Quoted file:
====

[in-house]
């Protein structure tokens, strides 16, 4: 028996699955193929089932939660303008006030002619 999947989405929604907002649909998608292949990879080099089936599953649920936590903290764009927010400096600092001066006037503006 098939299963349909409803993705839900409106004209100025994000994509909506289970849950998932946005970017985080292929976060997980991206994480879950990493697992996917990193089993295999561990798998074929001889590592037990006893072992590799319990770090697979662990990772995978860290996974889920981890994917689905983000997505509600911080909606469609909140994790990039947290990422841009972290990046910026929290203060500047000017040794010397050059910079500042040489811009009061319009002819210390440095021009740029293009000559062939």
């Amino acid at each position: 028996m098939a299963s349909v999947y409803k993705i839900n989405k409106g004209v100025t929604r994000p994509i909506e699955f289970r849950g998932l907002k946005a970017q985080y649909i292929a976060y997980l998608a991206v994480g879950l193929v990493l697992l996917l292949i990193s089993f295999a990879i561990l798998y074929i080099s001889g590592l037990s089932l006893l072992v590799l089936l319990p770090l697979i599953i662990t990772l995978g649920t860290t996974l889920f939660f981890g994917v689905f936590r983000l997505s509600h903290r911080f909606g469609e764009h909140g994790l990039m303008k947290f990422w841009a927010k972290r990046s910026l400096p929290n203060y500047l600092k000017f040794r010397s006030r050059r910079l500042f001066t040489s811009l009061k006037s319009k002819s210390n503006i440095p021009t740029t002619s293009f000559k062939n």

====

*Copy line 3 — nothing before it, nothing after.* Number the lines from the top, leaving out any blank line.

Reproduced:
């Amino acid at each position: 028996m098939a299963s349909v999947y409803k993705i839900n989405k409106g004209v100025t929604r994000p994509i909506e699955f289970r849950g998932l907002k946005a970017q985080y649909i292929a976060y997980l998608a991206v994480g879950l193929v990493l697992l996917l292949i990193s089993f295999a990879i561990l798998y074929i080099s001889g590592l037990s089932l006893l072992v590799l089936l319990p770090l697979i599953i662990t990772l995978g649920t860290t996974l889920f939660f981890g994917v689905f936590r983000l997505s509600h903290r911080f909606g469609e764009h909140g994790l990039m303008k947290f990422w841009a927010k972290r990046s910026l400096p929290n203060y500047l600092k000017f040794r010397s006030r050059r910079l500042f001066t040489s811009l009061k006037s319009k002819s210390n503006i440095p021009t740029t002619s293009f000559k062939n």